I hear it all the time—a local business owner asks me how they can rank better online in their local area. They’re currently surviving off bits of referrals. Just recently they overheard someone talking about this thing called SEO, or search engine optimization. They want in.
For those who aren’t sure what SEO is, it’s the somewhat technical term we use in the industry to describe the best practices and methodologies used to improve the chances of a web page outranking other web pages for a search query on a search engine. You can get a more in-depth explanation what SEO is on Moz.
I open up my laptop and head to their website.
It looks like the Cookie Monster has finally eaten too many cookies and threw up all over my monitor. The website looks terrible. Necessary elements are missing. I tell them they aren’t ready for SEO; they need a new website. They look shocked, like I’m talking crazy. They just had this internet baby of theirs created with a wizard straight out of Oz using the latest from BuildAnAwesomeWebsite.itsfree.
It’s time to step up your game. If you want the search engines to take you seriously, you need to take your website seriously. Before you can even think about SEO, you need to positively answer these 15 questions about your website. In doing so, you’re likely going to have to make some changes. You may even need a new website altogether.
This list of questions isn’t in any specific order and in fact some of them do impact SEO, but in a technical and fundamental way that can affect whether you need a new website built from the ground up or not.
#1) Is your website mobile friendly?
Your website needs to be mobile friendly—no exceptions. If you want to rank well, you need to start here. As of April 21st, 2015, Google rolled out a change to their algorithm making mobile-friendliness a ranking signal. If you think about it, it makes a lot of sense. Google wants to make sure it delivers the best possible experience to the user. If the user has to pinch and zoom in to read your website, that’s not a great experience. You should also want the user to have an awesome experience! First impressions are everything. If you want them as a customer or client, show them you care.
In the web design world, we use the term “responsive design” to deliver a single website that automatically adjusts its rendering based on the device viewing it. So it doesn’t matter if the user is using a desktop computer, a Samsung Galactic Nexus Zeus 2 tablet, or an Apple iPhone 28 running on iOS Werewolf. Ok, those aren’t real, but you get the point. Using any device, any screen size, and any orientation, the user gets a consistent experience.
If your website isn’t mobile friendly you should still read the rest of this article, but keep in mind that you definitely need a new website.
#2) Does your website look terrible?
The actual design, colors used, and layout of your website is also very important. Your website not only represents your business but also your quality of service. It doesn’t matter if you’re a lawyer, plumber, or a restaurant. In most cases your website is the first interaction the user has with your business. You want it to be the best it can be!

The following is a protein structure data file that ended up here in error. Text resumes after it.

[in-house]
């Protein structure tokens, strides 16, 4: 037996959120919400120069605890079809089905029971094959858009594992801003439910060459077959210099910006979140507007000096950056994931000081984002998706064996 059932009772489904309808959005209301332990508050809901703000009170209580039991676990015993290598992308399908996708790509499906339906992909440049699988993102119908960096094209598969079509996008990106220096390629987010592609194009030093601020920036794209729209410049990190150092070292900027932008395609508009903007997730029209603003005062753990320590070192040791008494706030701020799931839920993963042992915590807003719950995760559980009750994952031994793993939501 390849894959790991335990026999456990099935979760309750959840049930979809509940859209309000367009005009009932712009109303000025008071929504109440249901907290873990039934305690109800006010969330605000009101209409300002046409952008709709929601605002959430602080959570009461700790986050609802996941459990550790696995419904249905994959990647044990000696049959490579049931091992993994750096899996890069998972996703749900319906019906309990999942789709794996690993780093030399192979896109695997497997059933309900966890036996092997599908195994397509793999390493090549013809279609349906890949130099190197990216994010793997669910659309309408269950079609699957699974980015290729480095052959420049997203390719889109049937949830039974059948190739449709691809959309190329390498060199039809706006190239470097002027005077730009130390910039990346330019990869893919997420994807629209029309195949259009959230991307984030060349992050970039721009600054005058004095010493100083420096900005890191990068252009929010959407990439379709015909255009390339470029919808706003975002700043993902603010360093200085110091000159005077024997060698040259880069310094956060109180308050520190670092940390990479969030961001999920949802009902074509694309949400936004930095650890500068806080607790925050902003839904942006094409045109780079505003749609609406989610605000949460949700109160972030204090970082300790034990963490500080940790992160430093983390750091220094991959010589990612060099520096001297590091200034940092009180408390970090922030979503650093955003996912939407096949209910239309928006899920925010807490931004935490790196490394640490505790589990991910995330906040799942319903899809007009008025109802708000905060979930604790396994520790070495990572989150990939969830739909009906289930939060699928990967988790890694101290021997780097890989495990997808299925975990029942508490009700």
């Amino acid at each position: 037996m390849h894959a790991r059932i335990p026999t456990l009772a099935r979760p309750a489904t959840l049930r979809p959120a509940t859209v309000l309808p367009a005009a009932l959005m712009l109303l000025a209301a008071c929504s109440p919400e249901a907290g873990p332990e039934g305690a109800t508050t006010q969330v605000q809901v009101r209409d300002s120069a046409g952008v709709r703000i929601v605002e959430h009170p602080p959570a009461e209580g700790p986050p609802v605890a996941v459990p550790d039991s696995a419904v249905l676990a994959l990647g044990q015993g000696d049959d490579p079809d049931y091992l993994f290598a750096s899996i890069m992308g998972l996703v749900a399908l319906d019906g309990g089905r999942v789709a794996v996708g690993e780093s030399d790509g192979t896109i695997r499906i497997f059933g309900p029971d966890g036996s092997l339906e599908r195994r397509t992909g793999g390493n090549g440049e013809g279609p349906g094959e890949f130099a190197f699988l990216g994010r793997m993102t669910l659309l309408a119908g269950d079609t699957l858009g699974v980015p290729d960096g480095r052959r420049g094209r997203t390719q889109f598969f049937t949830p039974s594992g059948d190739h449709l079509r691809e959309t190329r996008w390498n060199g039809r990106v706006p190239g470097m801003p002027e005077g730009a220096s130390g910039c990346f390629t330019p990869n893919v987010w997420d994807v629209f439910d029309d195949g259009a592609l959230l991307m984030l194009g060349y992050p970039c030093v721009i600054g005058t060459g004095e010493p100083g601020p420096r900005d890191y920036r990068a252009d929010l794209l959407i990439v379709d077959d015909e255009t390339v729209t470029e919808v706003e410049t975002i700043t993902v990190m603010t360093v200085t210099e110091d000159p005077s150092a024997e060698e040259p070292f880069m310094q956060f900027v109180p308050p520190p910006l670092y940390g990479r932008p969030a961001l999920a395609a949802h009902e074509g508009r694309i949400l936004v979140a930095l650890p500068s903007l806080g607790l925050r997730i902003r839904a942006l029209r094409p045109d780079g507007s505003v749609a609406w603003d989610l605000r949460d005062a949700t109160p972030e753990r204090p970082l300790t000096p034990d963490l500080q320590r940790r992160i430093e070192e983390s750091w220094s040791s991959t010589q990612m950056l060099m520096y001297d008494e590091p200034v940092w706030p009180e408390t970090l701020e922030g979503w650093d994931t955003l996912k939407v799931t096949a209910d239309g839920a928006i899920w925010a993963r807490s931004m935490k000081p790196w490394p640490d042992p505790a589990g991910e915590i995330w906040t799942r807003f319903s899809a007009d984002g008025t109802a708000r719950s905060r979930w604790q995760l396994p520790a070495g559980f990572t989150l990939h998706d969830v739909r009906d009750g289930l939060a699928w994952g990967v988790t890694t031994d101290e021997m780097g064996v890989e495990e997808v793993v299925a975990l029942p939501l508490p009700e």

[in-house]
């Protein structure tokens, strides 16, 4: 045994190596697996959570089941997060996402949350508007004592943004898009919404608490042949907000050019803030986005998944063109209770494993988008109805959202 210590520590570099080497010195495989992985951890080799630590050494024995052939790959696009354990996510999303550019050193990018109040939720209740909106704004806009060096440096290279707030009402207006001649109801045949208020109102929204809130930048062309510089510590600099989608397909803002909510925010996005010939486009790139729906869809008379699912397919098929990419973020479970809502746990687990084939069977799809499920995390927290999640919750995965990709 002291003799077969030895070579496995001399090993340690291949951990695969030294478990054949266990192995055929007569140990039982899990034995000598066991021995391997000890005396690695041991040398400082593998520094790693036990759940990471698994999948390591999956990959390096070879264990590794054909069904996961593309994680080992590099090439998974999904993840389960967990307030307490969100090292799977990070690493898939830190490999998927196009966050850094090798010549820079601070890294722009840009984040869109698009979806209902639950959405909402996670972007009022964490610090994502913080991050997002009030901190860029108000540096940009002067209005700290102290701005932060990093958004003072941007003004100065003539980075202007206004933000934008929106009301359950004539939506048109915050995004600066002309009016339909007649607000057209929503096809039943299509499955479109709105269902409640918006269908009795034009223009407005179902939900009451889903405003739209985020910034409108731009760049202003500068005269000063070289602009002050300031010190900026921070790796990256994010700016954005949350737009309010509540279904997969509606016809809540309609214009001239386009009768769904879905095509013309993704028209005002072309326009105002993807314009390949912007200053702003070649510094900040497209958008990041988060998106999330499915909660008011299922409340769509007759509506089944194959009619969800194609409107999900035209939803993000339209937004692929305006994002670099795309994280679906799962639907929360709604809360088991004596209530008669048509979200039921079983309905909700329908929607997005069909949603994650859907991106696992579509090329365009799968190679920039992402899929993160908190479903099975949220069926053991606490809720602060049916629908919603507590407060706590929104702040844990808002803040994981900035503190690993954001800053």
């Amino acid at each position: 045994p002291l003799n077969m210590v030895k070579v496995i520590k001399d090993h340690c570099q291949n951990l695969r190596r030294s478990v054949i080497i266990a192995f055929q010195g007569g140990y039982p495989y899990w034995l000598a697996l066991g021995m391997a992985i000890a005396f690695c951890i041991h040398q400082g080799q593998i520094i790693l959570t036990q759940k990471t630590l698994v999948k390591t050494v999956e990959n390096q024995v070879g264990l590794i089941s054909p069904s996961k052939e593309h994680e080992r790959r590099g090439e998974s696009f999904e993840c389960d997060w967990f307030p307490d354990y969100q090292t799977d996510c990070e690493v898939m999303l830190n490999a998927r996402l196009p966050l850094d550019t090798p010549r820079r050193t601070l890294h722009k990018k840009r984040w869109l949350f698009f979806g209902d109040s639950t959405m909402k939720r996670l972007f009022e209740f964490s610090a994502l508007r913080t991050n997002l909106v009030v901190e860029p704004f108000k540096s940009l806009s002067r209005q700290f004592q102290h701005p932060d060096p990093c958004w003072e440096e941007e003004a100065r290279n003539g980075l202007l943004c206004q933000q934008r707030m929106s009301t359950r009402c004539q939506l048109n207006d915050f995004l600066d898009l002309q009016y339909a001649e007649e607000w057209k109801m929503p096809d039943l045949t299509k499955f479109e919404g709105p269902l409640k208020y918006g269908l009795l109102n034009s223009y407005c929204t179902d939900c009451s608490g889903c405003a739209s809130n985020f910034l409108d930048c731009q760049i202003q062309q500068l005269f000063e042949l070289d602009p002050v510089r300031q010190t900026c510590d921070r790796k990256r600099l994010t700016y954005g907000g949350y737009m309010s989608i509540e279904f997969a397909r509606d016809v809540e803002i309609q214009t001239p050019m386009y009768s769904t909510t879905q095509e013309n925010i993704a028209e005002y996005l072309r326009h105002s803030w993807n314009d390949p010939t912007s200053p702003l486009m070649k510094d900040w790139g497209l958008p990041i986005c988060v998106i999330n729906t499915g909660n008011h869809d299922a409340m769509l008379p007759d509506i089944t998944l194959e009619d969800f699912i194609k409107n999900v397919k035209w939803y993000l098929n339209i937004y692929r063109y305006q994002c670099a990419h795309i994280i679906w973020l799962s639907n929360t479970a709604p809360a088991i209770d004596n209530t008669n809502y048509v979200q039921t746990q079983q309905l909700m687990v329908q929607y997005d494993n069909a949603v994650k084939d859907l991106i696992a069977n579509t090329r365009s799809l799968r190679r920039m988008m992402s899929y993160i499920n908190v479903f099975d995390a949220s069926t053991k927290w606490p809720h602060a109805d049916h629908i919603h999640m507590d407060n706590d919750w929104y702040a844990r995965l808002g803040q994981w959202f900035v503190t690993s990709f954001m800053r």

Is that red so bright you need sunglasses? Is that image slider in the header going so fast you’re about to have a seizure? Do you have imagery that would make a child cry? Are you using clip art from 1997?
If you cringe at the thought of looking at your own website, imagine how your potential customers feel.
Hire someone who knows how to design and develop a beautiful website to represent your business the best it can be. If you want to be taken seriously as a reputable professional, look the part.
#3) Is your phone number readily available at the top of every page?
This sounds like a no-brainer doesn’t it? Yet, here we are, because so many local business websites don’t do it.
You should have your phone number prominently displayed at the top of every page on your website. You should also make sure that on a mobile device a user can simply tap the number to automatically dial it.
Remember you’re wanting to jump into SEO and get found online. What’s the point if those who find you can’t quickly and easily call you?
#4) Is your correct address at the bottom of every page?
This should be a given, but I see it time and time again. A business moves yet its address remains the same. Other times it’s simply not accessible on the website. You need to make sure it is. Ideally it should be at the bottom (in your footer) of every page of your website.
The address should be coded using a structured data markup to help search engines and other applications quickly and easily locate and verify the information when crawling your website.
#5) Do you have daily business hours?
If you’re a local business, you have office hours. Make sure they are present and easily found on your website. My suggestion is to place the hours in the header with your phone number as well as in the footer next to your physical address.
#6) Can you easily navigate your website?
All of these questions I’m asking you are very important, but this is critically important. If your website isn’t easy to navigate, that’s a foundational issue and not something that is always easily fixed.
There are multiple examples of bad navigation structures and designs. Sometimes you simply forget to include a link to an important page and other times the issue is larger. Not being able to interact with the drop-down menus on a phone is a good example of a major issue. Even if your website is responsive, that doesn’t mean everything works the way it should.